In the ideal world, $A$ sends several inputs $x_1,...,x_\lambda$ to the functionality and $B$ sends input $y$. Functionality sends $f(x_1,y),...,f(x_\lambda,y)$ to $A$ and nothing to $B$.
Suppose that we have a protocol which is secure against semi-honest adversaries to realize this functionality.
In this protocol, $A$ sends encrypted values of $x_i$s to $B$. $B$ computes the encrypted result of each $f(x_i,y)$ and sends them back to $A$. $A$ decrypts these values to know each $f(x_i,y)$.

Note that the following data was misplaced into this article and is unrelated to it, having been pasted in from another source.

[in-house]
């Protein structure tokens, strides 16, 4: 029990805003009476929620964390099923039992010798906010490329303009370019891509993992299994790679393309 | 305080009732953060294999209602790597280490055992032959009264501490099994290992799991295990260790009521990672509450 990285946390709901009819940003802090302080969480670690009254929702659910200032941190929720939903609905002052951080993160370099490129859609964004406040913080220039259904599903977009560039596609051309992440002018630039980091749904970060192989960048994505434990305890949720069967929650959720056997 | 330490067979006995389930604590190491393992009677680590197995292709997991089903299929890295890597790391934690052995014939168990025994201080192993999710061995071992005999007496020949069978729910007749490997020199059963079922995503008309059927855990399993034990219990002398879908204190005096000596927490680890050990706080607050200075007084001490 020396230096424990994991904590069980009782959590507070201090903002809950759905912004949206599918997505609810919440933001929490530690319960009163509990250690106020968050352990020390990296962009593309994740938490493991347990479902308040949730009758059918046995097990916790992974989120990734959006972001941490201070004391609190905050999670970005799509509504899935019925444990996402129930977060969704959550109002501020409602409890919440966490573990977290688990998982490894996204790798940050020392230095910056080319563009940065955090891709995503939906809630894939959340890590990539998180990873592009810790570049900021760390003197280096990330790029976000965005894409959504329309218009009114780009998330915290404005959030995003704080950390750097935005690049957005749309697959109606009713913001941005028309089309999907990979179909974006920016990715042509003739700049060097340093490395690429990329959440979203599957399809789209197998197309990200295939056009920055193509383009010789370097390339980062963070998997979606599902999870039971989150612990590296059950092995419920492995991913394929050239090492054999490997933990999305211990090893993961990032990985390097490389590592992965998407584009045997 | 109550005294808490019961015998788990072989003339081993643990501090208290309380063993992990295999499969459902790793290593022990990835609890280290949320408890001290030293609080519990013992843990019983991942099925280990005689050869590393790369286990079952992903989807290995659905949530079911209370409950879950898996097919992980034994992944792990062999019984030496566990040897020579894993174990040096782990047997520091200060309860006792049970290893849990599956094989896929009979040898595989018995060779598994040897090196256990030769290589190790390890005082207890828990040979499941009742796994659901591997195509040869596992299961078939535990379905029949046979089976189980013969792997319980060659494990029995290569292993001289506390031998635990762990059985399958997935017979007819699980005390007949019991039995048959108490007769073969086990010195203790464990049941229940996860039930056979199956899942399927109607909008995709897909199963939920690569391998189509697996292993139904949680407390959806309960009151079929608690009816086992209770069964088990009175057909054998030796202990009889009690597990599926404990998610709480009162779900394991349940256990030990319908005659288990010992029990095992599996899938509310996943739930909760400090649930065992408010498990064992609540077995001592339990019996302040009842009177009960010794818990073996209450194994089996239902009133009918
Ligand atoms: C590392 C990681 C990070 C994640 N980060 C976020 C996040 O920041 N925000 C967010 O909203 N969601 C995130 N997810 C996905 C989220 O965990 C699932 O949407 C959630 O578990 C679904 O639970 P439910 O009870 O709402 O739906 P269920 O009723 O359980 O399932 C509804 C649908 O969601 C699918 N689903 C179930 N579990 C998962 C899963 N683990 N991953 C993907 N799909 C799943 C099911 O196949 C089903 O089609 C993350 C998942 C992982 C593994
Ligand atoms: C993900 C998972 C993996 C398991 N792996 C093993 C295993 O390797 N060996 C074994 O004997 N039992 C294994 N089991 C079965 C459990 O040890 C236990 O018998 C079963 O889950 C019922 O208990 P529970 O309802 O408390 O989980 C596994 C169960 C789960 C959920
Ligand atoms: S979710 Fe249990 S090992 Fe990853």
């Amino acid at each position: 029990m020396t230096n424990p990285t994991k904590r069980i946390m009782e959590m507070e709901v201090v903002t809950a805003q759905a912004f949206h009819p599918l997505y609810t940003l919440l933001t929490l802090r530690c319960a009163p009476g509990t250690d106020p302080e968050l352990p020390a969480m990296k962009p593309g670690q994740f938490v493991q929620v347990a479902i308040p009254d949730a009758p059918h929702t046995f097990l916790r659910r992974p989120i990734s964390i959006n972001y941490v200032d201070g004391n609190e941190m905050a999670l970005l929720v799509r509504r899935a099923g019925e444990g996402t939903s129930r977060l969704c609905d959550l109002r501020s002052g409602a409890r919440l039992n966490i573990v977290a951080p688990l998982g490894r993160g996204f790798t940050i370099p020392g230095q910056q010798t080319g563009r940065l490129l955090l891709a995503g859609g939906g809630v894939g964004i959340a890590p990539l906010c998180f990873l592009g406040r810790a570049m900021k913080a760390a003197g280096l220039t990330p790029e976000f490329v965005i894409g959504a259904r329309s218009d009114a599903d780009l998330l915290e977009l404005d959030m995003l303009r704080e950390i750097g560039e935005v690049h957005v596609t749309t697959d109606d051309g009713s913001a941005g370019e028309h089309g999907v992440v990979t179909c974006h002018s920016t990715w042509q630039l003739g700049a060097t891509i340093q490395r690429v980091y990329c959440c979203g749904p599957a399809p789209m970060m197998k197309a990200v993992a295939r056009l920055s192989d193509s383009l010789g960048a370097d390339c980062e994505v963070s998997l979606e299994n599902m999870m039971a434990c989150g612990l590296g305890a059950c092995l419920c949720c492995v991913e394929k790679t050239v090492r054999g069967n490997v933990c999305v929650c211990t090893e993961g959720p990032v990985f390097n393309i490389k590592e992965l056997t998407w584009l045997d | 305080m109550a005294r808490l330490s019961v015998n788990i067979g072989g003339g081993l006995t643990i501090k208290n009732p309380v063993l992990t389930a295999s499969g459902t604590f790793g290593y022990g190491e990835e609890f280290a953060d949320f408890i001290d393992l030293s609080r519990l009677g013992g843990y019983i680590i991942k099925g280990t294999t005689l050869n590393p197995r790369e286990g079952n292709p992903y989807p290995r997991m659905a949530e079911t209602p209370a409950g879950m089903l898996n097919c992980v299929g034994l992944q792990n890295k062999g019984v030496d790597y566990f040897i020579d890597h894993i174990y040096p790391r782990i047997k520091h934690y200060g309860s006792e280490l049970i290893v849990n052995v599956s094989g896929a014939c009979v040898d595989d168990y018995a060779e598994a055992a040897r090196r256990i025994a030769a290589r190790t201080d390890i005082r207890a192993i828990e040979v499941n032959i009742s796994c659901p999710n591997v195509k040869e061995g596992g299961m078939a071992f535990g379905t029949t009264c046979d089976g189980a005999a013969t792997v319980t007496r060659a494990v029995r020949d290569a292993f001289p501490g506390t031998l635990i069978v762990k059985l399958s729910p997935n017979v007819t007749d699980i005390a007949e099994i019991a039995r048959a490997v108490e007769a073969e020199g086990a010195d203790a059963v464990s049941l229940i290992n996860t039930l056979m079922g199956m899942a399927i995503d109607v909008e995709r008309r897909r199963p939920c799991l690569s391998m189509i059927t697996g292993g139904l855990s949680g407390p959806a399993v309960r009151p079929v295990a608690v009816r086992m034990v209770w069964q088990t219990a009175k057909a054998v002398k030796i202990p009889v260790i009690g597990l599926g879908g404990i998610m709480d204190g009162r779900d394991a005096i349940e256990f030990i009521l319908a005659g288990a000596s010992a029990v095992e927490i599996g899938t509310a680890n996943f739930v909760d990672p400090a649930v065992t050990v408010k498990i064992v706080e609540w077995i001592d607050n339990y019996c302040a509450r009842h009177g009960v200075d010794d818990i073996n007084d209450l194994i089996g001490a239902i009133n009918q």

- Is it possible for $A$ to choose $x_i$s in a way that this protocol is also secure against malicious $B$? For example, $A$ can choose some $x_i$s equal or with some specific relation in such a way that any deviation from the protocol is detected?
What I am intended to say is something like cut-and-choose but for outputs instead of inputs.
- More generally, is it necessary to force the malicious party to act honestly at each intermediate step or it is sufficient to force him to output correctly?